Living With No Regrets

The hardest thing about life is that it only gets lived in one direction: Forward.

When I reached a certain milestone birthday a few years ago, I gave myself the gift of therapy. I didn’t know what to expect. It turned out that, among other self-revelations, I spent a lot of time exploring my regrets.

Many of my sessions with my therapist were spent exploring choices I had made earlier in life, trying to move from a space of doubt and regret to the ability to live in and with those choices.

As the Yamim Nora’imHigh Holidays – approach, I therefore highly recommend one of my favorite reads from the past year, The Midnight Library by Matt Haig. In this book, the protagonist, Nora, is given the gift of a library with an infinite number of books containing all the paths her life might have taken.

In a moment of tremendous doubt and depression (I don’t want to fully give away the plot), she has the opportunity to explore every regret–every decision that, in her mind, was a mistake that took her away from a life of joy, meaning, and significance.

Similarly, these holidays are a time when we ask ourselves deep questions. To quote from our Yom Kippur liturgy,

“What are we? What is our life? Our goodness? Our righteousness? Our achievement? Our power? Our victories?”

It is an invitation not only towards humility, examining our past choices, and healthy self-doubt, but about questioning all of our life choices – from this past year, and even before. It demands self-reflection and correction, but can also paralyze us with regret.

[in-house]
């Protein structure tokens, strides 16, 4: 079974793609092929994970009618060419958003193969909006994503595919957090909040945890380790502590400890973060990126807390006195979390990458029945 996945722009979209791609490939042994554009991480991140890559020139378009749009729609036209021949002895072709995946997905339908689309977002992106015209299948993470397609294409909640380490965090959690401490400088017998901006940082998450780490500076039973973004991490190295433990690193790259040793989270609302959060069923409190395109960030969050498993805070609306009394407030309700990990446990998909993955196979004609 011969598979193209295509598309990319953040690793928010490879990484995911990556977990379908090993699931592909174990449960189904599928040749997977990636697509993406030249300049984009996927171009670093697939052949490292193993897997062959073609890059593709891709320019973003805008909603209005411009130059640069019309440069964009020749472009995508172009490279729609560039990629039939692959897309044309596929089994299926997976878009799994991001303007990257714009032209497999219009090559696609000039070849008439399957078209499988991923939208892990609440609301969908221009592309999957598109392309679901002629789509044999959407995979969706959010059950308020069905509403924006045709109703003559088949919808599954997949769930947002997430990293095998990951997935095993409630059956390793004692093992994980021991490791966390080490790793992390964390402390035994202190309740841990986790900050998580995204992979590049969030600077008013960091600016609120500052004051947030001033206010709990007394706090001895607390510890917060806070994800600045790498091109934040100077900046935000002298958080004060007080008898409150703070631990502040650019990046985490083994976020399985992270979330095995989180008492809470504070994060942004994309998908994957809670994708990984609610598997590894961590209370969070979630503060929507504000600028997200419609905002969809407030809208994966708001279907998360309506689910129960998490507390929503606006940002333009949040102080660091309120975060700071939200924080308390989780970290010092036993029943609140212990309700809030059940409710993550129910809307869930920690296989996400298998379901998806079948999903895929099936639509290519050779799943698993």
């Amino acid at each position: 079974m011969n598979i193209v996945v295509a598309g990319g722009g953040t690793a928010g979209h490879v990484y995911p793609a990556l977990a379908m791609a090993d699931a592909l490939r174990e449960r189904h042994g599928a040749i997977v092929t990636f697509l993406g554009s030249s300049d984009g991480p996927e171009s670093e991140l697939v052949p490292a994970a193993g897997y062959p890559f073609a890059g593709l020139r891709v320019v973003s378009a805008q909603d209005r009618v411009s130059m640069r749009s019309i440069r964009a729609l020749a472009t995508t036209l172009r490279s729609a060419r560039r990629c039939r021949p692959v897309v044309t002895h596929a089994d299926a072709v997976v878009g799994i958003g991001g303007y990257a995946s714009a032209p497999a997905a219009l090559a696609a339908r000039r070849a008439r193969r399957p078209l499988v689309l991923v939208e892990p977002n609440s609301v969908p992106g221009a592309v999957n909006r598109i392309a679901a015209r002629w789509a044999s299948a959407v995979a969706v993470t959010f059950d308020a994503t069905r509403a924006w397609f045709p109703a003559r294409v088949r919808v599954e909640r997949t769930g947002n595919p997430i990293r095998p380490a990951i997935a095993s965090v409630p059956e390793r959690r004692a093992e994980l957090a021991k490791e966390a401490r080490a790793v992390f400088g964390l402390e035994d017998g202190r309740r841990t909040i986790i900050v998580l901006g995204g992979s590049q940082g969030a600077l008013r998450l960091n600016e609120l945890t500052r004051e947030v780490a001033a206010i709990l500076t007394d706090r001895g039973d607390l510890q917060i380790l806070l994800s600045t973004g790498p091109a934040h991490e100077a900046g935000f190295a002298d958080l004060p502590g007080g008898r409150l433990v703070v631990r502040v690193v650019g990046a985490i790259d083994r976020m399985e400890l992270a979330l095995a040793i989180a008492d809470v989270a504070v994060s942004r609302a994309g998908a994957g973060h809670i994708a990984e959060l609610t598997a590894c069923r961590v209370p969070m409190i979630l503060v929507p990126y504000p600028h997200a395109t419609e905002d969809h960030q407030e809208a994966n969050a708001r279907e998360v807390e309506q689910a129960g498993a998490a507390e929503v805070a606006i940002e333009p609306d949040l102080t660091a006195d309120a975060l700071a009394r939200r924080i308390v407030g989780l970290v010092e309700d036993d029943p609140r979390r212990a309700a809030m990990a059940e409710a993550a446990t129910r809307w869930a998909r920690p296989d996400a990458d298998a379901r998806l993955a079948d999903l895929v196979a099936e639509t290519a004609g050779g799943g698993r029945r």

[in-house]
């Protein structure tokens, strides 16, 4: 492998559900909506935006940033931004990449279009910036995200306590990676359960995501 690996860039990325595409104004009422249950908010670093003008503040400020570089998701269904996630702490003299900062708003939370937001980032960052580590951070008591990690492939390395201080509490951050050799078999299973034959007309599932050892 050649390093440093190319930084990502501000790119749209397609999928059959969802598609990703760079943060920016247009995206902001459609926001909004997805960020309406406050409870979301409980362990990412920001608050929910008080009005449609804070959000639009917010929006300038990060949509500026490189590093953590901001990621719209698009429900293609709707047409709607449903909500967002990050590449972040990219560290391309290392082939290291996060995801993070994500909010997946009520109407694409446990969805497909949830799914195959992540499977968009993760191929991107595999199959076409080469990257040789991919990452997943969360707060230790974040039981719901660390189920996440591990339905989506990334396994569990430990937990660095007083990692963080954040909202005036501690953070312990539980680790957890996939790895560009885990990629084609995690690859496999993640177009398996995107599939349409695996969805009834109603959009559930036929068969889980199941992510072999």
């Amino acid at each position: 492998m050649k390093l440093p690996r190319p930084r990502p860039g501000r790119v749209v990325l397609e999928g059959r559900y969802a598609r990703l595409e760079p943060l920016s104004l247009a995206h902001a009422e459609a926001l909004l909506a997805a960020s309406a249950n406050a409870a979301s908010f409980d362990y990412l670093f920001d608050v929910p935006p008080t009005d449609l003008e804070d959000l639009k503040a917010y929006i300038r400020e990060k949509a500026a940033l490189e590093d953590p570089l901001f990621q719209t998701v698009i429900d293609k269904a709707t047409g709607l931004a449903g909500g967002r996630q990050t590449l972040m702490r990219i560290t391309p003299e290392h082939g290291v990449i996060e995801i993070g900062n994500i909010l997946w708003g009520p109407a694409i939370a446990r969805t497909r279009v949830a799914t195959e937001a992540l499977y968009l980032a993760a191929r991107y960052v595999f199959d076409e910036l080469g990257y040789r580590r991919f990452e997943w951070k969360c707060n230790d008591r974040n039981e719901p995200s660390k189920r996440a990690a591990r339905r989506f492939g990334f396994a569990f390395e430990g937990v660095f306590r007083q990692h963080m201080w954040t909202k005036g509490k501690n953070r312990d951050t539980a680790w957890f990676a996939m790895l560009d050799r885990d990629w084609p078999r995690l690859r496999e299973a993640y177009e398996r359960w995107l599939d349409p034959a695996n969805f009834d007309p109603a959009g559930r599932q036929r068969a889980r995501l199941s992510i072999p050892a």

While introspection is healthy, too much regret can discourage us from embracing both our unchangeable past and our openness to future choices.

Without completely spoiling the ending of the book, here is Nora’s conclusion (p. 277):

“[I]t is not the lives we regret not living that are the real problem. It is the regret itself. It’s the regret that makes us shrivel and wither and feel like our own and other people’s worst enemy.”

Instead, Nora continues, we need to resolve to live into the life we are currently living, the path we chose with the best of intentions and with the best knowledge available at the time:

“We only need to be one person. We only need to feel one existence. We don’t have to do everything in order to be everything, because we are already infinite. While we are alive we always contain a future of multifarious possibility. So let’s be kind to the people in our own existence. Let’s occasionally look up from the spot in which we are because, wherever we happen to be standing, the sky above goes on for ever.”

These holidays should provide a moment for us to look up from where we are standing and to examine our lives not with regret but with resolve.

When we have regrets about earlier choices, that recognition of our fallibility should inspire kindness towards others – and towards ourselves. When we regret the roads we did not take, it can inspire us to be open to the many opportunities in front of us in the year to come, and to lean into new choices and possibilities with renewed resolve to do good and live with full joy and intention.


  • Rabbi Jacob Blumenthal serves as CEO of the Rabbinical Assembly and CEO of USCJ. He previously served for 20 years as the founding rabbi of Shaare Torah in Gaithersburg, Maryland.

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